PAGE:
• C. Gordon Zubrod (1972). Albert Lasker Clinical Medical Research Special Award, for his leadership in expanding the frontiers of cancer chemotherapy.

  • John L. Ziegler (1972). Albert Lasker Clinical Medical Research Award, for his outstanding contribution in increasing the cure rate of Burkitt's tumor by chemotherapy.

  • Eugene J. Van Scott (1972). Albert Lasker Clinical Medical Research Award, for his outstanding contribution to the concept of topical chemotherapy in the treatment of mycosis fungoides.

  • Min Chiu Li (1972). Albert Lasker Clinical Medical Research Award, for his outstanding contribution to the successful chemotherapeutic treatment of gestational choriocarcinoma.

  • James Holland (1972). Albert Lasker Clinical Medical Research Award, for his outstanding contribution to the concept and application of combination therapy in the treatment of acute leukemia in children.

  • Roy Hertz (1972). Albert Lasker Clinical Medical Research Award, for his outstanding contribution to the successful chemotherapeutic treatment of gestational choriocarinoma.

  • Emil J. Freireich (1972). Albert Lasker Clinical Medical Research Award, for his outstanding contributions in combination chemotherapy and in supportive care of patients receiving combination chemotherapy for acute leukemia.

  • Emil Frei III (1972). Albert Lasker Clinical Medical Research Award, for his outstanding contribution in application of the concept of combination chemotherapy for lymphoma and acute adult leukemia.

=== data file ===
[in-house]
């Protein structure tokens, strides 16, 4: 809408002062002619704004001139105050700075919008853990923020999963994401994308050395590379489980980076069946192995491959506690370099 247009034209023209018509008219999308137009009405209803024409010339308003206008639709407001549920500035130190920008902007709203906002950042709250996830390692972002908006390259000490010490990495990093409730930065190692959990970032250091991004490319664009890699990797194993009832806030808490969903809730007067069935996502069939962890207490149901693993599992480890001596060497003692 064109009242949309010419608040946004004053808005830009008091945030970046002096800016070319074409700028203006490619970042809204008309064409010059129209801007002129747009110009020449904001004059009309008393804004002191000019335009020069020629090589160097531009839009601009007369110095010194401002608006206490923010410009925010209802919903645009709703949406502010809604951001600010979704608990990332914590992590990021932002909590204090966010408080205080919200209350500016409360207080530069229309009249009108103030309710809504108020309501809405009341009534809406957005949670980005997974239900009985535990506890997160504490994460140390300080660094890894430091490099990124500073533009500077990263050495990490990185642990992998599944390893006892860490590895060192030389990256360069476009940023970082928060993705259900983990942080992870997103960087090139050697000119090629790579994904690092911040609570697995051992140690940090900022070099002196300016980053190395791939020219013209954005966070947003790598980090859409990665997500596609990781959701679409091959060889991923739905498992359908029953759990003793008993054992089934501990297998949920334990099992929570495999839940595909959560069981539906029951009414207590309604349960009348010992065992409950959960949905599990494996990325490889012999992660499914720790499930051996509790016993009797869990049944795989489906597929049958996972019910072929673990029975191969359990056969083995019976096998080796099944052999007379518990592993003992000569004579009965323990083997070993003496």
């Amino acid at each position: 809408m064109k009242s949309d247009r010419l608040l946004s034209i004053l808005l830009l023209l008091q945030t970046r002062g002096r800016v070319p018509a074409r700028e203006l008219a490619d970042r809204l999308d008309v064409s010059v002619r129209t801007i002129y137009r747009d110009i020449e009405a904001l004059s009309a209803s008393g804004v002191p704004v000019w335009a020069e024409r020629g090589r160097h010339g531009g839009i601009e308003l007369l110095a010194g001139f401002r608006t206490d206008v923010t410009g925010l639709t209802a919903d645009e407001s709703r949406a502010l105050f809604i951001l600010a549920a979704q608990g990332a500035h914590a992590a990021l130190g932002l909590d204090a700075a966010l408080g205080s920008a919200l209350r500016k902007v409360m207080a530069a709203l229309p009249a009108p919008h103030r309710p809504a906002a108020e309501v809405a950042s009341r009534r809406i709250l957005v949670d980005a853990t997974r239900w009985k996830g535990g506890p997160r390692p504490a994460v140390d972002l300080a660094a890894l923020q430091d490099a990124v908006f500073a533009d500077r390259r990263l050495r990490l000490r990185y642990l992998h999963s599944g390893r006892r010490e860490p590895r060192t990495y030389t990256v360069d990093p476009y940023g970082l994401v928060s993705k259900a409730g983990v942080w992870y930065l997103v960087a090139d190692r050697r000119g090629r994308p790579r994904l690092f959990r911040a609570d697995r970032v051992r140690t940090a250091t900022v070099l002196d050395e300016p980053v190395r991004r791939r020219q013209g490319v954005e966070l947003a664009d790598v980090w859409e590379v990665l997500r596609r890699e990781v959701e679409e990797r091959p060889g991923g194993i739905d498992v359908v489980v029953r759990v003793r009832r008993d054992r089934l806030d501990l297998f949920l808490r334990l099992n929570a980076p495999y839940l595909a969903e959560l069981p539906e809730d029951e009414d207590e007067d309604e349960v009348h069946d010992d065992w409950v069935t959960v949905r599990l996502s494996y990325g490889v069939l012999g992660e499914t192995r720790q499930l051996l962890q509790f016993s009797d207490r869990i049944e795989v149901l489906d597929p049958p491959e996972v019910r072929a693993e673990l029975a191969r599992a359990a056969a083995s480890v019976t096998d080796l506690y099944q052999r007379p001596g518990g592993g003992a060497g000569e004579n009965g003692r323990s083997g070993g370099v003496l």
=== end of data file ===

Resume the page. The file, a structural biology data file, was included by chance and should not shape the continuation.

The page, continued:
• Vincent T. DeVita (1972). Lasker Award in Clinical Research, for his outstanding contribution to the concept of combination therapy in the treatment of Hodgkin's disease.

  • Paul P. Carbone (1972). Albert Lasker Clinical Medical Research Award, for his outstanding contribution to the concept of combination therapy in the treatment of Hodgkin’s disease.

  • William Windle (1968). Albert Lasker Basic Medical Research Award, for his basic discoveries in the field of developmental biology.

  • Marshall Warren Nirenberg (1968). Albert Lasker Basic Medical Research Award, for his contribution toward deciphering the genetic code.

  • Bernard Beryl Brodie (1967). Albert Lasker Basic Medical Research Award, for his extraordinary contributions to biomedical pharmacology.

  • Joseph E. Smadel (1962). Albert Lasker Clinical Medical Research Award, for his outstanding contributions to the understanding, diagnosis, and treatment of viral and rickettsial diseases, including the demonstration of the efficacy of chloramphenicol as a cure for rickettsial infections such as typhoid fever.

  • Jules Freund (1959). Albert Lasker Basic Medical Research Award, for new findings in the field of immunology and allergy which have strengthened immunization procedures against such diseases as tuberculosis, malaria, rabies and poliomyelitis.

  • Cassius James Van Slyke (1957). Albert Lasker Public Service Award, for his unique contributions in laying the foundation for a national program on medical research and training.

  • H. Trendly Dean (1952). Albert Lasker Clinical Medical Research Award, for his leadership in the development of community-wide fluoridation programs.

  • R.E. Dyer (1948). Albert Lasker Public Service Award, for his scientific accomplishments in microbiological research and for his distinguished service as the National Institutes of Health Director during the war and postwar years.